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*F*{

*n*(r),E(r). Here

*n*is the refractive index and

*F*is a known function. The equation can be solved by the method of successive approximations. We used only the first approximation. We supposed that permeability is equal to unity. A function describing the dependence of the refractive index on coordinates was selected. An example of the calculation is given in the paper. The solution may be generalized to the case when the refractive index depends on time.

_{2}=

*const*). The value of the component is linearly dependent on x

_{1}along the curves.

A procedure was set forth which allows to solve the problem when the beam propagates through the inhomogeneous gas. If the permittivity is close to unity and the permeability is equal to unity we get the explicit solution. The obtained solution may be generalized to the case when the permittivity depends on time.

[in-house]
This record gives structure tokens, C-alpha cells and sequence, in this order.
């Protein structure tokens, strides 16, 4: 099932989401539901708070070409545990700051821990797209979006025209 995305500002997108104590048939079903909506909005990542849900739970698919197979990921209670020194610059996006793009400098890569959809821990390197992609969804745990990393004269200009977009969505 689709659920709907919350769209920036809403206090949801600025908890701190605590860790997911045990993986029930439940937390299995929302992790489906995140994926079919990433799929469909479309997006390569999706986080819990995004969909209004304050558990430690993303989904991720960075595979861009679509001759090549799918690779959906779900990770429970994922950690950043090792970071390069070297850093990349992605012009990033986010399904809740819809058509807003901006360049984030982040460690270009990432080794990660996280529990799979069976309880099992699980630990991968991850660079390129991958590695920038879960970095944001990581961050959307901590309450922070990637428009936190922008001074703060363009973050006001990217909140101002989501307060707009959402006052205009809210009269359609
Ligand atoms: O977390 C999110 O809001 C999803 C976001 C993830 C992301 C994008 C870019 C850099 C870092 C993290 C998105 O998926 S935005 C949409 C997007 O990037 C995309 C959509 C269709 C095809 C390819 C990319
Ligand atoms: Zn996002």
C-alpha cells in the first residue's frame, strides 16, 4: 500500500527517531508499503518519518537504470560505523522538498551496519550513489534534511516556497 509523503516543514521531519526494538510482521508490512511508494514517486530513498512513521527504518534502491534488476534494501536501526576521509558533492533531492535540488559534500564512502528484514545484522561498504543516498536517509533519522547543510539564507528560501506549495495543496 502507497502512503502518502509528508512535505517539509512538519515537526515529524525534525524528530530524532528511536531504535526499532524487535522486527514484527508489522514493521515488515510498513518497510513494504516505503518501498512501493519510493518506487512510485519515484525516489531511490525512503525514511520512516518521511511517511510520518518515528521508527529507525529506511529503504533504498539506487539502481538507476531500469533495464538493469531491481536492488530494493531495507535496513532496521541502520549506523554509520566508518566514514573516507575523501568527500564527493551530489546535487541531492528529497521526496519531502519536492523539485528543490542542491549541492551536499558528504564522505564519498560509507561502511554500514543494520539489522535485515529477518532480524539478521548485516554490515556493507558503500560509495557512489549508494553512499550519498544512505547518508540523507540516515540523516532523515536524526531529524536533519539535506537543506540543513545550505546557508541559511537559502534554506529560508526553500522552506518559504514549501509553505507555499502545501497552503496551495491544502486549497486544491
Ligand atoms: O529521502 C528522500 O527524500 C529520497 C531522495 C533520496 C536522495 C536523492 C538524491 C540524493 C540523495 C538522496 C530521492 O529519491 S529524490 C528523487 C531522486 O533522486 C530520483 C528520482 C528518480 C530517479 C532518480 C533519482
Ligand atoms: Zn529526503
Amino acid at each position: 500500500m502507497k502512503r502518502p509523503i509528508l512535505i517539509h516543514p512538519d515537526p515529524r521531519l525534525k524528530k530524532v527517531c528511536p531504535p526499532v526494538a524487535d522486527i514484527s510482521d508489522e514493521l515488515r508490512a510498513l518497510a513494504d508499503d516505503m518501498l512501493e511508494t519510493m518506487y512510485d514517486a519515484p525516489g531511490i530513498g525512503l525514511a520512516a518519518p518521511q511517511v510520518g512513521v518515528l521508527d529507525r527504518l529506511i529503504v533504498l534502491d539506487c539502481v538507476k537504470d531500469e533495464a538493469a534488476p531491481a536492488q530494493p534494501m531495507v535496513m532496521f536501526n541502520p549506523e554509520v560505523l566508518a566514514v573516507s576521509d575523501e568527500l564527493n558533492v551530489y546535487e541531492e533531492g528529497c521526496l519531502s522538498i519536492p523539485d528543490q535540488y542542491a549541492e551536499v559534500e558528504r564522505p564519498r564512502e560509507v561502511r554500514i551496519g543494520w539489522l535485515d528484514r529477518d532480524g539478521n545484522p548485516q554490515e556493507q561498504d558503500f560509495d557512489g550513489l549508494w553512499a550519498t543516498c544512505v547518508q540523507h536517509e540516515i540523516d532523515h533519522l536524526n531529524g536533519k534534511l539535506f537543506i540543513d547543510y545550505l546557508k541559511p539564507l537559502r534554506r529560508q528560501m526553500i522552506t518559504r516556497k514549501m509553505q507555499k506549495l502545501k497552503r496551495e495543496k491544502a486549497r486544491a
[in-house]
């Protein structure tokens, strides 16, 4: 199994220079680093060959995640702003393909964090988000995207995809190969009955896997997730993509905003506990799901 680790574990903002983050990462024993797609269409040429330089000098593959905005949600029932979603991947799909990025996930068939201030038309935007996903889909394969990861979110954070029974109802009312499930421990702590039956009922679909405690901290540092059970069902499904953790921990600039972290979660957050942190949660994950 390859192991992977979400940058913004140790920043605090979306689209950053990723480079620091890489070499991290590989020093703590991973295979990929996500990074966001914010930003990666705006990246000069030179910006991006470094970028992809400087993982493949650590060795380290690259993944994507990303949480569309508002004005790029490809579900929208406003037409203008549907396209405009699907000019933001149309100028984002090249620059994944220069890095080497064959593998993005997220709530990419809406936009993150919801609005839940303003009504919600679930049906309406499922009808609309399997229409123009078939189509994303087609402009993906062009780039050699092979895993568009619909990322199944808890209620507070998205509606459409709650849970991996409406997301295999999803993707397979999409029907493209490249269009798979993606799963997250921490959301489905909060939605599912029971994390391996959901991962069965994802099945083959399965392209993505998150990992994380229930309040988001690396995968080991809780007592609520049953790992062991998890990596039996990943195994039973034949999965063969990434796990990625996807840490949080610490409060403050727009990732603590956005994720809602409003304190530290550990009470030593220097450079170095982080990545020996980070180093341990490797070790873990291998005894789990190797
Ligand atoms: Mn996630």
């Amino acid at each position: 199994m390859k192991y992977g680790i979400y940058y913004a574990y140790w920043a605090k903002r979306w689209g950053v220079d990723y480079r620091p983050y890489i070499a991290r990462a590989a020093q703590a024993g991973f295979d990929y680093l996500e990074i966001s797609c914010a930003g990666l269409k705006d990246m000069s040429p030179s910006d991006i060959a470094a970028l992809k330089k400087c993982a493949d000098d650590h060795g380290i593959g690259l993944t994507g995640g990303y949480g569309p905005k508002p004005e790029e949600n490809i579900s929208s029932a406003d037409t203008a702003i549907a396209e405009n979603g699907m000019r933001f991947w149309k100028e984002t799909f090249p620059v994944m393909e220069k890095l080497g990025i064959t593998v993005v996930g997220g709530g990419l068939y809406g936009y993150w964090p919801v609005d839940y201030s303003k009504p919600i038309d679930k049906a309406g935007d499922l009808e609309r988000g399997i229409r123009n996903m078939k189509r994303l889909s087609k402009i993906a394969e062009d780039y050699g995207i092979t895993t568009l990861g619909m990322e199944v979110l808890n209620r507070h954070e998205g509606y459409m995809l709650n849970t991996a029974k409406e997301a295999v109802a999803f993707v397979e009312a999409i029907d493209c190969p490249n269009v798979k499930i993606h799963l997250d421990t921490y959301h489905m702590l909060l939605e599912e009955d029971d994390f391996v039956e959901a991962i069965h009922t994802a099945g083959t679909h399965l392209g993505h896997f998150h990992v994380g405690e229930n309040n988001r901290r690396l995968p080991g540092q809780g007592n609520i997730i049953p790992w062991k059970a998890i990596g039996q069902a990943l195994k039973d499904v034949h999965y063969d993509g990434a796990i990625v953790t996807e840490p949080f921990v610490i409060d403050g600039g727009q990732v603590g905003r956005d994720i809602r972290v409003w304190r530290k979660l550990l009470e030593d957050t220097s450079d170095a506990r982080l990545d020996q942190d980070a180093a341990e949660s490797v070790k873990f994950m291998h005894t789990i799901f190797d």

_{3}= 0 ( x

_{3}being the coordinate along the axis of the beam). In the second case (the permittivity is the function of coordinates being close to unity) we have a system of linear ordinary differential equations after the Fourier transform, too. The right-hand terms depend on the previous solution which was obtained for the homogeneous atmosphere. The solution is the sum of that one for the homogeneous atmosphere and that one for the variable part of the permittivity. Thus we have the solution which describes the propagation of the non-paraxial beam through the inhomogeneous atmosphere on condition that the variation of the refractive index is small. Numerical calculations were fulfilled for the components of the electric field.

_{sc}, open-circuit voltage, V

_{oc}and fillfactor) obtained in the temperature range from 25°C to 50°C and also at a beam power, P, of up to 100 Suns are discussed.

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